• Pretty in Mink: Sibella and Edith wear some furs, including a huge fox wrap Edith wears at Louis's trial.
  • Prisoner's Last Meal: The jailers are morbidly excited by the prospect of hanging Louis and ask him if he has any special meal requests. Louis sanguinely requests coffee, toast, and Grapes of Luxury, since his "appointment" will be too early in the morning for a proper breakfast.
  • Public Domain Soundtrack: "Il mio tesoro intanto" from Mozart's Don Giovanni serves both to introduce the film and as something of a Leitmotif for Louis' mother.
  • Quick Nip: Variant version — Henry d'Ascoyne hides his drinking from his teetotaler wife by keeping it among the chemicals in his photographic darkroom. Surprisingly, he is not offed by Louis putting actual developing fluid in his "developing fluid".
  • Race Lift: The main character in the book was half-Jewish. In the film, he's half-Italian. This was brought about by the "post-war sensitivity about anti-Semitism", and the moral stance of the films produced by Ealing.
  • Repetitive Name: Ascoyne d'Ascoyne.
  • Ripped from the Headlines: The death of Admiral Lord Horatio d'Ascoyne is based on the 1893 sinking of HMS Victoria in a collision with another Royal Navy battleship. As in the film, Victoria went to the bottom with the commanding admiral, who had been responsible for the collision, still aboard, and the admiral had even waved off rescue boats at one point.
  • Rhymes on a Dime: With apologies to Longfellow:
    "I shot an arrow into the air.
    She fell to Earth in Berkeley Square."
  • Running Gag: At one point in the movie, someone speaks to Louis about "a matter of some delicacy". Louis remarks in voiceover that whenever someone talks about a matter of some delicacy, they're usually euphemistically referring to a matter of extreme indelicacy. Throughout the rest of the movie, people talk about "matters of some delicacy".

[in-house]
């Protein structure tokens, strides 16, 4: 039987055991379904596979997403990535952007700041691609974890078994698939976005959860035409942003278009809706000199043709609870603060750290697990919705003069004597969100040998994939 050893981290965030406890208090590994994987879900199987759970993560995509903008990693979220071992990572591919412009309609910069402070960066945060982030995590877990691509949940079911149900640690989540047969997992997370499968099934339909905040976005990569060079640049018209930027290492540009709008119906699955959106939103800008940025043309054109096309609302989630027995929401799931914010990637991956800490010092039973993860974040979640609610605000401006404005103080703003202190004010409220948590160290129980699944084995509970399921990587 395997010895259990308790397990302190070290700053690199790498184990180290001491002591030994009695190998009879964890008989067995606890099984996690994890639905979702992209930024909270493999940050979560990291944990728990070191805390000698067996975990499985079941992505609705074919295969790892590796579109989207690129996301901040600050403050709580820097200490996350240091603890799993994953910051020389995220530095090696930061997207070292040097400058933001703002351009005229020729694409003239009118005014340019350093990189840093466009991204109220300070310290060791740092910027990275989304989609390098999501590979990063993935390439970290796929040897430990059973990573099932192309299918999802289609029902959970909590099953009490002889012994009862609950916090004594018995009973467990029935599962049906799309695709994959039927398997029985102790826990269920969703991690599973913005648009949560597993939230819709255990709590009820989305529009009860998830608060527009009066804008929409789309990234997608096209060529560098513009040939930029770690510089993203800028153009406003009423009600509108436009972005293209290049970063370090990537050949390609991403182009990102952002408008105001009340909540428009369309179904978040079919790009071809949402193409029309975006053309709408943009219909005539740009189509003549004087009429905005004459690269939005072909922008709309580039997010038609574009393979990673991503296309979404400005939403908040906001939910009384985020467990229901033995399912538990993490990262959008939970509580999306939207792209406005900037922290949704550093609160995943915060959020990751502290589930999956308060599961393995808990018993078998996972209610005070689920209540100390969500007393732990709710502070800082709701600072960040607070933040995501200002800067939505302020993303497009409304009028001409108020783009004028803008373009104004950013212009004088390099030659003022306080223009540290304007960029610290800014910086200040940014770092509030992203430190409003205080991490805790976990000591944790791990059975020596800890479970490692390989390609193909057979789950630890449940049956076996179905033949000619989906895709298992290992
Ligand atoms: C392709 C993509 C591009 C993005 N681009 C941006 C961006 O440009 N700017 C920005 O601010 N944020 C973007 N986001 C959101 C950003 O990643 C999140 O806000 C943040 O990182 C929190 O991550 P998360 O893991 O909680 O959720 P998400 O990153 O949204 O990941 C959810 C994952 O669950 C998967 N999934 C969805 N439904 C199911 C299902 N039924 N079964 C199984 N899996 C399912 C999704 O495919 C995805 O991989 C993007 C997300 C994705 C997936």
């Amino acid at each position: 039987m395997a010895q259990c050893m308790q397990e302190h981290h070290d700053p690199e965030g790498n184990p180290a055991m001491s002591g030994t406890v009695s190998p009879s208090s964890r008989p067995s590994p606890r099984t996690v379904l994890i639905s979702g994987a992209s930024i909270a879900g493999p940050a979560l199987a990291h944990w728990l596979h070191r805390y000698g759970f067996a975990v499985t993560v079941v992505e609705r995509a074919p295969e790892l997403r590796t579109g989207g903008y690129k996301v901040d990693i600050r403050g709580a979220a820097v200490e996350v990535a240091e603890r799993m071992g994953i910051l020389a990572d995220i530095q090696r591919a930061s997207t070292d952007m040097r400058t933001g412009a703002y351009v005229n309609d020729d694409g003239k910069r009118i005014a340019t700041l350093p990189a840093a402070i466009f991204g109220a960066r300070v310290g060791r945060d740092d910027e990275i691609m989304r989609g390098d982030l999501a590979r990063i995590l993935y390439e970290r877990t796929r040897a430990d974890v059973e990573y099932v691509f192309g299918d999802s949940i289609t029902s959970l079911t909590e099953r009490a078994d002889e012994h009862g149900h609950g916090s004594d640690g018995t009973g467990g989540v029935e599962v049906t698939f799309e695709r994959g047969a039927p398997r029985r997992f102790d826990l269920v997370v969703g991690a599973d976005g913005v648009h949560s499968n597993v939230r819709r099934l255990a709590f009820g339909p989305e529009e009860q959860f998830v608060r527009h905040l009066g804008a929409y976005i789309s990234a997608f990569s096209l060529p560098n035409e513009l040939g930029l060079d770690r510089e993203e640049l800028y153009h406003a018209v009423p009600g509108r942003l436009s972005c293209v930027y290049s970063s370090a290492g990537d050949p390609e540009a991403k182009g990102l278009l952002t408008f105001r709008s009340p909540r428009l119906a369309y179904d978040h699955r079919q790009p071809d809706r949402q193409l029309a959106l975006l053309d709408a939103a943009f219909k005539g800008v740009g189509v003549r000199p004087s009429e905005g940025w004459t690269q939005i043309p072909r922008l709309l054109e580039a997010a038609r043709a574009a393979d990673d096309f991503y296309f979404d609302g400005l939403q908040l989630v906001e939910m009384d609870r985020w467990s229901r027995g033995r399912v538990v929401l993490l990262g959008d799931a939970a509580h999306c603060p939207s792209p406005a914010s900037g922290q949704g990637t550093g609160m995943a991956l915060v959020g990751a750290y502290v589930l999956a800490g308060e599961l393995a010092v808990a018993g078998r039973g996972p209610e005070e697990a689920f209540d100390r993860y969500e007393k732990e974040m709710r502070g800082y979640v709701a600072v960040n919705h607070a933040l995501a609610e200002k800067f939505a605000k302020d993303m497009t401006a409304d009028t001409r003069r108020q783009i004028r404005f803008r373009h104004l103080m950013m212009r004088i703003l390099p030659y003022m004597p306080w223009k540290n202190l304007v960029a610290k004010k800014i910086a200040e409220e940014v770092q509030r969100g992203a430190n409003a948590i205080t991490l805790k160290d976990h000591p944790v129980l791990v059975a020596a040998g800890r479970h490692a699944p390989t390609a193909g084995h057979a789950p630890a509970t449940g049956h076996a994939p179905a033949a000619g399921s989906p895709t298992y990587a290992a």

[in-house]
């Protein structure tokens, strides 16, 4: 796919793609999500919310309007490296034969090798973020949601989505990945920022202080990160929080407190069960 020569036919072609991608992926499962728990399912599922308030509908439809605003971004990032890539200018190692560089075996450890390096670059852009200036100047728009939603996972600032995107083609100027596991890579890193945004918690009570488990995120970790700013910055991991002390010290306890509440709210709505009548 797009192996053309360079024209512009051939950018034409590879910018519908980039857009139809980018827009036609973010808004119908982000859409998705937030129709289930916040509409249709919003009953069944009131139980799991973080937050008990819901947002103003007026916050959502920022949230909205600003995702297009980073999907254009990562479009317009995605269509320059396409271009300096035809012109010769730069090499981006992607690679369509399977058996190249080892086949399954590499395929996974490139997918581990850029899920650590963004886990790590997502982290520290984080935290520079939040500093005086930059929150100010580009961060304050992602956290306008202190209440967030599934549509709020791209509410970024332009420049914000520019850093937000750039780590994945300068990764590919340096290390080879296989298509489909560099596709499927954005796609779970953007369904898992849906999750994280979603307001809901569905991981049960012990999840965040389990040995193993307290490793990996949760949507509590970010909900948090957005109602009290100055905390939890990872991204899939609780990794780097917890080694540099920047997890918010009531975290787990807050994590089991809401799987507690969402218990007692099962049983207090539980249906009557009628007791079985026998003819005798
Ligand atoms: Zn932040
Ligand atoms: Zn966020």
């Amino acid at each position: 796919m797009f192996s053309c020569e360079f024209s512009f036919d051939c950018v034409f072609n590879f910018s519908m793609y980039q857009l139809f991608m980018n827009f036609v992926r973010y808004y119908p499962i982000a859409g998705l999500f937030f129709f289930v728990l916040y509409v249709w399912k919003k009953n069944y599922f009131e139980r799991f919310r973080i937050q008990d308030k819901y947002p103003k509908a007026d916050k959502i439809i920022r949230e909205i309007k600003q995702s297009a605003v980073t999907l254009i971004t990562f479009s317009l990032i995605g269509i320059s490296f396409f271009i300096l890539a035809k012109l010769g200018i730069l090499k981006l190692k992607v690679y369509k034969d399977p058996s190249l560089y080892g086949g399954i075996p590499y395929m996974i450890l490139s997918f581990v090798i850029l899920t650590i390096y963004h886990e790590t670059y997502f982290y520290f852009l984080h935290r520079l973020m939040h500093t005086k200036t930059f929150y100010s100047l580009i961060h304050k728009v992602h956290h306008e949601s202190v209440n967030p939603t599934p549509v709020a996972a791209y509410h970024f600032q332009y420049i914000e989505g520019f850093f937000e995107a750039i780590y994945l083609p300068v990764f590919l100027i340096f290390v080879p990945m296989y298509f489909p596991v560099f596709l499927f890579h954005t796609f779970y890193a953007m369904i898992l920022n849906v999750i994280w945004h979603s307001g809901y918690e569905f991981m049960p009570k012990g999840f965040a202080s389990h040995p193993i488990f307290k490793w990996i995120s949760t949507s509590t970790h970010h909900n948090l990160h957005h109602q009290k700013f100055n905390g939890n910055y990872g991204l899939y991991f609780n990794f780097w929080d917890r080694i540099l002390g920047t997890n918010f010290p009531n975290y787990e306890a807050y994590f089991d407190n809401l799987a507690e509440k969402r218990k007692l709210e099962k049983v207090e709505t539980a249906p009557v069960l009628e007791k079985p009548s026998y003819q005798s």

• Sarcastic Confession: Subverted. Louis thinks he's making a sarcastic confession to Sibella, but she sees through him and files the information away for later use.
  • Shout-Out: After his last-minute reprieve, Louis quotes one of Macheath's lines from The Beggar's Opera, another black comedy with a villain protagonist who gets a last-minute reprieve from hanging.
  • Tampering with Food and Drink: Unlike the more elaborate murders he concocts for his other targets, Louis disposes of the Reverend Lord Henry d'Ascoyne through the simple expedient of poisoning his wine.
  • Tough Act to Follow: In-universe, Louis' hangman fears the execution will be this and plans to retire immediately afterwards. "After hanging with the silken rope, I'll never be content with hemp".
  • Uncanny Family Resemblance:
    • Alec Guinness plays all of the D'Ascoynes who stand between Louis and the dukedom.
    • In a smaller example, Dennis Price plays both Louis and his opera singer father.
  • Unexpected Successor: Louis is eighth in line for the dukedom.
  • The Vicar: The Reverend Lord Henry.
  • Villain Protagonist: Louis plans to murder eight people, most of whom he's quite friendly withnote  — and you want to see him do it.
  • Villainy Discretion Shot: Used throughout Louis' murderous career.
  • White Sheep: Lord Ascoyne the banker, who kindly employs Louis. When he dies peacefully, Louis is relieved, being less willing to murder him as he had the other more odious or self-important D'Ascoynes.
  • Wicked Cultured: Louis, who shows himself rather more cultivated than the wealthier members of the D'Ascoyne family.
  • Writing About Your Crime: The story is framed as a memoir written by the protagonist in his cell, waiting for his execution.